So, as it turns out, this internship has me busy, and I am rushing to finish a paper that I’ll be presenting on Thursday, but I think I’ve got the introduction down. This paper has been something I’ve been thinking about for several months, and I hope to turn it into a full-blown research project that will hopefully take me to the Archivo General de la Nación in Mexico City sometime after graduation, where I will hopefully explore specific cases more in depth through this sort of lens.
As the deadline approaches (I have to do a trial presentation on Tuesday), I’d appreciate your feedback, comments, questions, etc. I’ve provided the intro, and to anyone who is interested I will email the pdf of the full paper once I finish (just email us at firstname.lastname@example.org).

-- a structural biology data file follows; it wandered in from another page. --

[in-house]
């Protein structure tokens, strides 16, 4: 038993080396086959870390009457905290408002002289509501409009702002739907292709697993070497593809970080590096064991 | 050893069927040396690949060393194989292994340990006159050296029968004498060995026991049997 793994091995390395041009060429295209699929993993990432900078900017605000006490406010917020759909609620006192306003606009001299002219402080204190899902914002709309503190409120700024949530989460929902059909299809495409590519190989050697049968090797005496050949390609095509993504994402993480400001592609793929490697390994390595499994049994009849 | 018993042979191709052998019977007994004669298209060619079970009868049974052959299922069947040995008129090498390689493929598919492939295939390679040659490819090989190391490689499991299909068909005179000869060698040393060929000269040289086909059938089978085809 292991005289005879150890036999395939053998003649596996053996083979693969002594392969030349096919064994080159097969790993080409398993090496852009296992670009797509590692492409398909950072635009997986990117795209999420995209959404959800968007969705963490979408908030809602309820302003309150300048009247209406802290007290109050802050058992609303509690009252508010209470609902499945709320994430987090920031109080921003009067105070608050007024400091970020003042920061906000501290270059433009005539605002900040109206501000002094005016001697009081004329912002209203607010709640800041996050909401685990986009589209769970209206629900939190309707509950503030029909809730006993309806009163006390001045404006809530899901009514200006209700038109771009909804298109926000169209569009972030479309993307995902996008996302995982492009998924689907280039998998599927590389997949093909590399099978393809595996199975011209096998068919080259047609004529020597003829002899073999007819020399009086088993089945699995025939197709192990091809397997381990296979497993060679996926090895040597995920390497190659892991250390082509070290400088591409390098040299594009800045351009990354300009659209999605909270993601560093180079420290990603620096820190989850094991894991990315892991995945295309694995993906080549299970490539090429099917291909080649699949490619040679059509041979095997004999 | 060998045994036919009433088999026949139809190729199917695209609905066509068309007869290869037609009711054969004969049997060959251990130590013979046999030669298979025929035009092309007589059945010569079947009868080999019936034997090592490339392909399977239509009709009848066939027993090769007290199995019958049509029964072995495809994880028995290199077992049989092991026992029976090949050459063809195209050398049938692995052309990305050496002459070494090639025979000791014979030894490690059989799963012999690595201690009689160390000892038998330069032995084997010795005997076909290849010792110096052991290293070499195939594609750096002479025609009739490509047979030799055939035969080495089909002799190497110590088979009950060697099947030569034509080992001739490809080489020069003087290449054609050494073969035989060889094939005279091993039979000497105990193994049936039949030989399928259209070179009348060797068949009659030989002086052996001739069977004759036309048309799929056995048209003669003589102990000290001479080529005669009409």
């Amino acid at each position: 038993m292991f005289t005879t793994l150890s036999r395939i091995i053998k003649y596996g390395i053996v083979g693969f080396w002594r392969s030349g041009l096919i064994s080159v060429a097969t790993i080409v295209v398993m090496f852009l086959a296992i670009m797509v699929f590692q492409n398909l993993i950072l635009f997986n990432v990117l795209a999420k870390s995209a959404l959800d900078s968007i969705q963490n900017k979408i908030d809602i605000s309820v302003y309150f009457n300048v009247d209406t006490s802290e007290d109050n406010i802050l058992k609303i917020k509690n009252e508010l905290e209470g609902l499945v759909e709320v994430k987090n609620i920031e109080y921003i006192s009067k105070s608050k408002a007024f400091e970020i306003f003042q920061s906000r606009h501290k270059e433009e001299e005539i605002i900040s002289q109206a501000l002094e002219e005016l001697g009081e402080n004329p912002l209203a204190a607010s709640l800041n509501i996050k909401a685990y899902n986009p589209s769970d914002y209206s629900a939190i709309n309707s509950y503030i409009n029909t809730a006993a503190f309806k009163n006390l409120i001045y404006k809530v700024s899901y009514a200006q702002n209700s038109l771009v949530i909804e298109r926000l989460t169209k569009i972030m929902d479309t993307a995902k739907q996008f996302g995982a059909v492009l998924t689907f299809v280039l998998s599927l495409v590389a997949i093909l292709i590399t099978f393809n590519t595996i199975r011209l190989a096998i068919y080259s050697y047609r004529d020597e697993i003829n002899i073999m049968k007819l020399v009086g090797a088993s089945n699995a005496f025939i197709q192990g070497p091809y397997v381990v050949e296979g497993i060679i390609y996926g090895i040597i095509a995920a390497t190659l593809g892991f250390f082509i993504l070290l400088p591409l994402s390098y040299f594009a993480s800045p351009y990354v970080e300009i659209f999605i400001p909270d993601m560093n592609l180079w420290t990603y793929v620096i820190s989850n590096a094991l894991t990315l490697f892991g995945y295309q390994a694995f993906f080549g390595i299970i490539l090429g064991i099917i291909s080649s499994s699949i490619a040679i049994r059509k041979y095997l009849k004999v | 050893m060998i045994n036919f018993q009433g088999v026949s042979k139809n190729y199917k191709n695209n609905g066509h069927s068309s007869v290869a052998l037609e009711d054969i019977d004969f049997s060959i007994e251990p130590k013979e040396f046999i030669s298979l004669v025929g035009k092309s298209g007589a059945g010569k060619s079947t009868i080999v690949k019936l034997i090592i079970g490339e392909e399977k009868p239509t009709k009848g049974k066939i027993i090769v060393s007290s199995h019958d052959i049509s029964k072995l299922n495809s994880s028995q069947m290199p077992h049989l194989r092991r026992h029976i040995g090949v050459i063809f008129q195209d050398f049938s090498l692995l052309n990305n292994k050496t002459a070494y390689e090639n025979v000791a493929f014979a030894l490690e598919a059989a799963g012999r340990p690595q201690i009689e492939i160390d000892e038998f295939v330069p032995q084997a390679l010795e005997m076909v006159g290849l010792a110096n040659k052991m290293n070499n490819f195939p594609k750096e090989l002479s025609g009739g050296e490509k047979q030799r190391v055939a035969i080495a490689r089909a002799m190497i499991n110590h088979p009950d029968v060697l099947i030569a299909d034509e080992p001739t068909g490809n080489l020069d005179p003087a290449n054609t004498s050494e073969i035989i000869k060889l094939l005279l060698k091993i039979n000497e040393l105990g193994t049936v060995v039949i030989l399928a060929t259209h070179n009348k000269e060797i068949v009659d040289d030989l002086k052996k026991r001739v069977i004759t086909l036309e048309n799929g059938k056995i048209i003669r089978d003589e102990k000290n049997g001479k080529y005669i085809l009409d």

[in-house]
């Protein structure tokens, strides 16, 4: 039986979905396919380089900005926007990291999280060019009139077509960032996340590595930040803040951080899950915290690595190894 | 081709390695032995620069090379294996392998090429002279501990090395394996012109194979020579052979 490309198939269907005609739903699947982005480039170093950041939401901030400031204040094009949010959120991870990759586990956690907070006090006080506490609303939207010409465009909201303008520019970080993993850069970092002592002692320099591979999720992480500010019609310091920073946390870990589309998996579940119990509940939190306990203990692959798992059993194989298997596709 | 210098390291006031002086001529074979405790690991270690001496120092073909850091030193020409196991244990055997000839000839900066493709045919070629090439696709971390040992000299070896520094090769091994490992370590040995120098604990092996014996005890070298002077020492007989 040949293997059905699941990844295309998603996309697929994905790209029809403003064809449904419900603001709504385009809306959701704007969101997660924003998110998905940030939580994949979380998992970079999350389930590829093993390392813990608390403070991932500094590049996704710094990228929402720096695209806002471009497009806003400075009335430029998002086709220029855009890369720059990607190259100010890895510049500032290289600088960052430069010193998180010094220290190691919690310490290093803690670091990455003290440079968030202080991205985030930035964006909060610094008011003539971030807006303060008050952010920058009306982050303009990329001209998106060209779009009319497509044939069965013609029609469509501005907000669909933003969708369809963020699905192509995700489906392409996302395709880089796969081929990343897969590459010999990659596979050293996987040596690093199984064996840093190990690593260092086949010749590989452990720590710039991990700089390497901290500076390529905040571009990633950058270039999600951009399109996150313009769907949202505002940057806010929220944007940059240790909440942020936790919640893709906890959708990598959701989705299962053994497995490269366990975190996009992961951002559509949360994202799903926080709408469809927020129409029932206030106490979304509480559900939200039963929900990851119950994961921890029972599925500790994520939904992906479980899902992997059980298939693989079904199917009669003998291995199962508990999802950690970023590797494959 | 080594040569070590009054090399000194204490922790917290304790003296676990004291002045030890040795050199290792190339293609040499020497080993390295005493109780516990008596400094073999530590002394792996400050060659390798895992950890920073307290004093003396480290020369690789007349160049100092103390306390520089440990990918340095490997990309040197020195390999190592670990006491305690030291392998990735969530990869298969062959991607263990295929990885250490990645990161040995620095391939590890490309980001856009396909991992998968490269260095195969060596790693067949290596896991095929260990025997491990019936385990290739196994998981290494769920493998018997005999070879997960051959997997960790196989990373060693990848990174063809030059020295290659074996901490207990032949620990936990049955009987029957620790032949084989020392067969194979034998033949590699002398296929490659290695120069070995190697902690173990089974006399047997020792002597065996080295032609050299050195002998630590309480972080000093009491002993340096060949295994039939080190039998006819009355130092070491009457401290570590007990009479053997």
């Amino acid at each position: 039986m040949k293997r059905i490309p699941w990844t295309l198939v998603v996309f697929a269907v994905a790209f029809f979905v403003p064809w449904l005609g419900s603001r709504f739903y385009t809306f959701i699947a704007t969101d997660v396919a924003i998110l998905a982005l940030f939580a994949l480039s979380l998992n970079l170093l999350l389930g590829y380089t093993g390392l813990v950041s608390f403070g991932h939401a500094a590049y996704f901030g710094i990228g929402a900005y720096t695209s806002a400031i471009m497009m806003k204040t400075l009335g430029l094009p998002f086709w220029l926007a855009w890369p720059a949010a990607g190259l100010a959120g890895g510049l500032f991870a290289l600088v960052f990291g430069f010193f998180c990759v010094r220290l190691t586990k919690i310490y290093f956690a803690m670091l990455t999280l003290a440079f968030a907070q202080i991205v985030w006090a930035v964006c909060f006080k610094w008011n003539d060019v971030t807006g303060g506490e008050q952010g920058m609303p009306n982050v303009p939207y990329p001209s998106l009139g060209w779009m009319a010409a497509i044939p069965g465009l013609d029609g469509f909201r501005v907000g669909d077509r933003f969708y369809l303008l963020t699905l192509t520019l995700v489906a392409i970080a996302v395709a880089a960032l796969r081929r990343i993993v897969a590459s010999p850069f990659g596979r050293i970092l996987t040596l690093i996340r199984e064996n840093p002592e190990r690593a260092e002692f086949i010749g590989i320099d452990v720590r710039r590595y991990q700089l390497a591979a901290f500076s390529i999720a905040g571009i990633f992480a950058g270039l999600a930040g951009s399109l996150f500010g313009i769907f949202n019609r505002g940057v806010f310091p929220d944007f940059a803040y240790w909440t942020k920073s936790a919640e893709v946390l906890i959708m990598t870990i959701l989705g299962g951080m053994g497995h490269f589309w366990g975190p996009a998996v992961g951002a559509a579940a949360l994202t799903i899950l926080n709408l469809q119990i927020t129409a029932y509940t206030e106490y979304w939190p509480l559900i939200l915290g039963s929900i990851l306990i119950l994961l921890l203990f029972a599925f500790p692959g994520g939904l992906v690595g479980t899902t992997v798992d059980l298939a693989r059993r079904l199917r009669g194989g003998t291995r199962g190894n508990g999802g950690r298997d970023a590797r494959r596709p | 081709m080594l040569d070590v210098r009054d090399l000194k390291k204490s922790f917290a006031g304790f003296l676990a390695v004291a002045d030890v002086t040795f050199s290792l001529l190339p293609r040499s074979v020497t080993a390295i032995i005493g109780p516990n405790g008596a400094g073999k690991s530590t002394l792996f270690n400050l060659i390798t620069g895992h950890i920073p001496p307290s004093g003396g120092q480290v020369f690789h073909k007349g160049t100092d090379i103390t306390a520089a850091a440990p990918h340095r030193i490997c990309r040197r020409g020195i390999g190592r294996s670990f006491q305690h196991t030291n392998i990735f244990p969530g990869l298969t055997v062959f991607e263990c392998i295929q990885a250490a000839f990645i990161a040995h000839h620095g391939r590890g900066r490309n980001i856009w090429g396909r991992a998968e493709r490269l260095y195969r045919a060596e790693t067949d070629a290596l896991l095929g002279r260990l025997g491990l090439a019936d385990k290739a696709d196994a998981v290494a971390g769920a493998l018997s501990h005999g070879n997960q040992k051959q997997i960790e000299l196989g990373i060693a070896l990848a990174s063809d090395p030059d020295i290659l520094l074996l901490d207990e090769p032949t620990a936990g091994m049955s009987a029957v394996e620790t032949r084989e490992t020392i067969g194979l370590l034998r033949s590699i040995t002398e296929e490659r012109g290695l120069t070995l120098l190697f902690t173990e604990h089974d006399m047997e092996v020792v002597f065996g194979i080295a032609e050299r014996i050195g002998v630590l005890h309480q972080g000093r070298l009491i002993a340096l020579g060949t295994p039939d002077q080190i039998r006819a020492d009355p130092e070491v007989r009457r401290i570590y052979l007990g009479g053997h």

The Spanish Inquisition and the years following 1492 marked a time in which traditional Jewish practice was banned from the public sphere and many Jews were forced to publicly convert to Christianity under the fear of death or expulsion, becoming known as “New Christians,” or Conversos. While almost all men, who traditionally are the dominant figures in public Jewish practices, were subsequently isolated from a world of public religious life that was their domain, many women, who traditionally dominated the private sphere of the home, continued to practice Judaism through traditionally female-dominated methods (Galasso 102). Furthermore, the limitations placed by the Inquisition on public Jewish practice led to a shift in the balance of gender-based relations of ritual power, and women found themselves assuming new roles as “initiators, officiants, and spiritual guides” for their entire communities, as they led practices that fundamentally altered the ways in which Jewish women and men each related to their own religious identity, to the Christian authorities, and to mainstream Judaism (Galasso 103-104). During the transition from a focus on public male-led practice to a focus on home-based female-led practice, Converso women modified their situation within a relation of power with their religion and the outside world through methods that can be classified as points of resistance, or through Foucault’s notion of counter-conduct (Foucault 194-195). This modification was achieved primarily through the perpetuation by Converso women of a particular Jewish identity sustained on their own terms through practices that they led and carried out in their homes, which effectively brought women into positions of communal power within Crypto-Jewish communities. These practices were aimed at resistance to complete conversion to Catholicism by the Conversos, and sustained a distinct, independent form of Judaism in the absence of mainstream rabbinical institutions.